DETROIT - DaimlerChrysler's recent announcement that it would make injection molded hardtops for its Jeep Wrangler sport-utilities signaled new promise for plastics suppliers.
The decision could be the first step toward expanding the use of plastic for vehicle bodies.
'We have to crawl before we can walk, and then we'll have to walk before we can run,' said Thomas Moore, vice president of Daim-lerChrysler's Liberty and Tech-nical Affairs, the automaker's advanced development center in Madison Heights, Mich.
Suppliers are nonetheless optimistic, and DaimlerChrysler clearly is looking ahead.
Last month, equipment supplier Husky Injection Molding Systems Ltd. unveiled its 100,000-square-foot Detroit Technical Center in Novi, Mich. The center's showpiece - more than 85 feet long and dominating the building - is a one-of-a-kind Husky injection press.
The two-platen machine is among the largest in the world, with a clamping force of 8,800 tons. It is capable of molding 145 pounds of thermoplastic resin in a single shot.
DaimlerChrysler requested the press. The automaker and Con-cord, Ontario-based injection molder Decoma International Inc. have a team of about 20 people testing material and parts at the Husky center.
The automaker first announced at the Frankfurt auto show in September 1997 that it wanted to build vehicles with all-plastic bodies. That is still a rarity in the auto market.
Plastic-body vehicles at General Motors' Saturn subsidiary use sheets of hanging steel behind the plastic body panels for added strength. DaimlerChrysler, working with eight outside suppliers, wants to do without most of that metal.
Five years ago, Moore and the team from Liberty had asked Husky about building a press with a 20,000-ton clamping force. One year ago, once DaimlerChrysler's plans were firm, Husky was asked to downsize that requirement to 8,800 tons.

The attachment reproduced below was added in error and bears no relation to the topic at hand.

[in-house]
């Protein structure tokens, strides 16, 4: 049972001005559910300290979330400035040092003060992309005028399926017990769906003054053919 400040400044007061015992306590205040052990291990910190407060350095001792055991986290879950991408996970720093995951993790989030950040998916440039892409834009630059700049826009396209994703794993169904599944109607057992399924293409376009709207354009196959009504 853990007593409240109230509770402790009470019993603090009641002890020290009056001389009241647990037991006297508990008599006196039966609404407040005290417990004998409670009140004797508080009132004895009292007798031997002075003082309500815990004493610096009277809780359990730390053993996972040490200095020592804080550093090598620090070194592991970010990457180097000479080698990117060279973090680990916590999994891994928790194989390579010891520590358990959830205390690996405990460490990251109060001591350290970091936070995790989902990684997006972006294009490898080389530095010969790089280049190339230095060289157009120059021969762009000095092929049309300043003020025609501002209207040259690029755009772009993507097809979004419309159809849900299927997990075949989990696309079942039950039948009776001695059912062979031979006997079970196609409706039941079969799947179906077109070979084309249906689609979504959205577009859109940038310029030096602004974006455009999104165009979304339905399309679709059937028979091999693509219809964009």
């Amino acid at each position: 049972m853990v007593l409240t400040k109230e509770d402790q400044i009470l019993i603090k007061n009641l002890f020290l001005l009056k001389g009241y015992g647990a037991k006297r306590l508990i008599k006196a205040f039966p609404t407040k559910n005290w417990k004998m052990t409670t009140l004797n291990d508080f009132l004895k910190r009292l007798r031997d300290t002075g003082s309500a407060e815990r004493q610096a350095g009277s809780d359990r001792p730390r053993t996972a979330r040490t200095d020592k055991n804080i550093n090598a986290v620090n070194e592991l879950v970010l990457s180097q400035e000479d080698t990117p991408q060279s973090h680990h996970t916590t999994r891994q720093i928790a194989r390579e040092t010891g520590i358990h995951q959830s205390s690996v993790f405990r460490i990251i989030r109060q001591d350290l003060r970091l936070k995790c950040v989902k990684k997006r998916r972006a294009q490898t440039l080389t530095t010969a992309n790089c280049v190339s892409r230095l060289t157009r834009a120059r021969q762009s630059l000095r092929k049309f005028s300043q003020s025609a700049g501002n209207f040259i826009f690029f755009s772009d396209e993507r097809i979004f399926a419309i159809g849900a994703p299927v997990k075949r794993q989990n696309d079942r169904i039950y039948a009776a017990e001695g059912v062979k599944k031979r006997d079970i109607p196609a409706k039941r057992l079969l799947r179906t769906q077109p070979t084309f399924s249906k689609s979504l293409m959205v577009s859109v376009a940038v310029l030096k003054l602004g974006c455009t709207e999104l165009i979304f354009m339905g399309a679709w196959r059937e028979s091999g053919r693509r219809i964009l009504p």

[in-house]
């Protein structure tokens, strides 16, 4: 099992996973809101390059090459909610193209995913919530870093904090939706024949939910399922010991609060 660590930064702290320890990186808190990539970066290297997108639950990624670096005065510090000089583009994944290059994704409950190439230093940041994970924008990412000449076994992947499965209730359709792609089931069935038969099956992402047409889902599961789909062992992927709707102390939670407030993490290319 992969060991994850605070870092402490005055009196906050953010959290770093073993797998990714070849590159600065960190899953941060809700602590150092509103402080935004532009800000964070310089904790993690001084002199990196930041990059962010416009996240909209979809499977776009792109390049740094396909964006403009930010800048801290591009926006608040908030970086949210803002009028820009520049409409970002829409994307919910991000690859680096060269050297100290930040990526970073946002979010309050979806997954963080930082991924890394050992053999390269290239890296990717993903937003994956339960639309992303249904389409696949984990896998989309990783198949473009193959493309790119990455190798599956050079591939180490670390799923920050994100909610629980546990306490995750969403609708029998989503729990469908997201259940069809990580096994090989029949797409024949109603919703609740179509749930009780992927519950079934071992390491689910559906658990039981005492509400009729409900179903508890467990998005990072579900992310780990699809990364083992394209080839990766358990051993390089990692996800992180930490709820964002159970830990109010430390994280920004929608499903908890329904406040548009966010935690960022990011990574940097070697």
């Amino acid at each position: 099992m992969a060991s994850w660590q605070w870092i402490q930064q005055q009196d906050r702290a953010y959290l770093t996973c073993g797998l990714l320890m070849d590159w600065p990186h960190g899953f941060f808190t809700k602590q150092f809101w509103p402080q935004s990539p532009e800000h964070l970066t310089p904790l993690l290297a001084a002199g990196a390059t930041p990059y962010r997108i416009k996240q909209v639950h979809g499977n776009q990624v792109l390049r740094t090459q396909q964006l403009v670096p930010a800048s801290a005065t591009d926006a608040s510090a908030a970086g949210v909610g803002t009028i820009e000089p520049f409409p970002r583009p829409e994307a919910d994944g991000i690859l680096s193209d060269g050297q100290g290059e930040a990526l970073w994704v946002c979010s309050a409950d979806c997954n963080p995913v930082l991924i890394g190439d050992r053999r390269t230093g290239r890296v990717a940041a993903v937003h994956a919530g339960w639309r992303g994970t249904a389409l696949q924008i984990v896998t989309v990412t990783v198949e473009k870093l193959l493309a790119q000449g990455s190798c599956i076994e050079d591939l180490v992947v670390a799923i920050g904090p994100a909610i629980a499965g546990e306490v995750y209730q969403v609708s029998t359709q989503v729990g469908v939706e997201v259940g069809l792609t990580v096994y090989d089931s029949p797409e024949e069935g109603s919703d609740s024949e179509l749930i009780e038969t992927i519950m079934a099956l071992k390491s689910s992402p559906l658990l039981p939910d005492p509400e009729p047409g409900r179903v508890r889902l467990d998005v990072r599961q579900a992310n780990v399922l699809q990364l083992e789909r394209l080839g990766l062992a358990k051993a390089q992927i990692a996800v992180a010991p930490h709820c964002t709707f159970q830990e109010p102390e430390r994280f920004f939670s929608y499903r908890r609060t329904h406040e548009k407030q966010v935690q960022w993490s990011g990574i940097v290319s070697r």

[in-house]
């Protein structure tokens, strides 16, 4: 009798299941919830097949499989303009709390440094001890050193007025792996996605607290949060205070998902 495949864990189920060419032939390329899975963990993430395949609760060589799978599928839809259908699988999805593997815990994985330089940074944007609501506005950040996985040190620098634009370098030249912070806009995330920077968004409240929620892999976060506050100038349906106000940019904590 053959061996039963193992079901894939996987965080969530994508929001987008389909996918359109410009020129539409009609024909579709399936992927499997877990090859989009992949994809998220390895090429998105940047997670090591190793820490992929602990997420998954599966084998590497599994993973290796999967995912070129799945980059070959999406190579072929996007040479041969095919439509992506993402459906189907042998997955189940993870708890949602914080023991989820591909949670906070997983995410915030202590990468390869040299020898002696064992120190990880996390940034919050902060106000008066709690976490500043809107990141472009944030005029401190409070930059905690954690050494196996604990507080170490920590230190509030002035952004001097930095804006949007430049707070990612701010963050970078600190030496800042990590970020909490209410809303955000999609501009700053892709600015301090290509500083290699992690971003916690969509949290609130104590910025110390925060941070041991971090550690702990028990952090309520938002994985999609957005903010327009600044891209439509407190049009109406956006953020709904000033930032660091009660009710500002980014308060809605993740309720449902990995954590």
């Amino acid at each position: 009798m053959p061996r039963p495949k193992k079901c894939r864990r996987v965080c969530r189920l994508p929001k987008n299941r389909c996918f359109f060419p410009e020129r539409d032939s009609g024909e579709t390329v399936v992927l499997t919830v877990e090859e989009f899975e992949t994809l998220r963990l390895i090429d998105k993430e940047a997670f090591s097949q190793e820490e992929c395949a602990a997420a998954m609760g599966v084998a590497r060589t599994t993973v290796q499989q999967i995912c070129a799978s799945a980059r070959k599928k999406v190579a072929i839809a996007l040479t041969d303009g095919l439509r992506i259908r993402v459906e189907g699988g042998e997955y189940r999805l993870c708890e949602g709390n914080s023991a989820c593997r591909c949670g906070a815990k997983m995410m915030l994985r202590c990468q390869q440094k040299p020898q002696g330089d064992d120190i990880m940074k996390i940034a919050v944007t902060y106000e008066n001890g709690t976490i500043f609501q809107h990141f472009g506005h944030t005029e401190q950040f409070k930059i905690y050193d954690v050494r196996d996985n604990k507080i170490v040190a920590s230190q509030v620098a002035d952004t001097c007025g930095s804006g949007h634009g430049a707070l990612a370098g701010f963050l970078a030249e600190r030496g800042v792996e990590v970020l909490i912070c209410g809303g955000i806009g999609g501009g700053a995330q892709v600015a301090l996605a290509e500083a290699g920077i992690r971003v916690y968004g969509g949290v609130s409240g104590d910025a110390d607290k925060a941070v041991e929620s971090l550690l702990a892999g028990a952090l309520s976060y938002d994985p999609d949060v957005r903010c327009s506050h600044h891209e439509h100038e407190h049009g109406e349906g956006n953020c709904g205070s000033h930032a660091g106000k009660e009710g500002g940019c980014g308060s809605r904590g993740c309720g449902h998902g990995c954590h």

DaimlerChrysler wanted the machine running within 12 months, said Trefor Jones, regional manager of the Detroit Technical Center. A Husky team had about 10 months to build the press.
Now DaimlerChrysler is leasing a third of Husky's Novi building for its own development work. The automaker signed a one-year agreement, with an option for another three years, Jones said.
A WAYS OFF
Husky, based in Bolton, On-tario, did not divulge the cost of building the press. Other sources familiar with the project tabbed the total at between $9 million and $10 million. However, Jones said Husky invested $28 million in the building and equipment.
'If it's a success, we hope to have other customers join up here,' Jones said. 'We wanted a center where customers can work with large-tonnage presses or install pilot-plant projects.'
DaimlerChrysler has not committed to a production vehicle wrapped in plastic. The carmaker has trotted out several concept vehicles, including a sports car and a Dodge Intrepid sedan prototype, which use thermoplastic body panels.
DaimlerChrysler's new president, Jim Holden, said plastic panels could meet company goals of reducing vehicle costs and increasing fuel efficiency. But he cautioned that a production vehicle might not reach the road for five to 10 years.
Still, Holden said, the company is fulfilling its dream of finding a 'whole new way of building automobiles.' And he took a subtle swipe at GM and Ford Motor Co., both of which recently announced plans to sell pickup truck boxes made of plastic.
'It's not just a bed liner or a box for a truck bed,' Holden said. 'We're putting out something much larger than that.'
COSTS AND BENEFITS
The project to build all-plastic body panels would be a success even if no cars ever see the road, said Decoma CEO Al Power. The company can transfer the process control, engineering and tooling knowledge to other work, he said.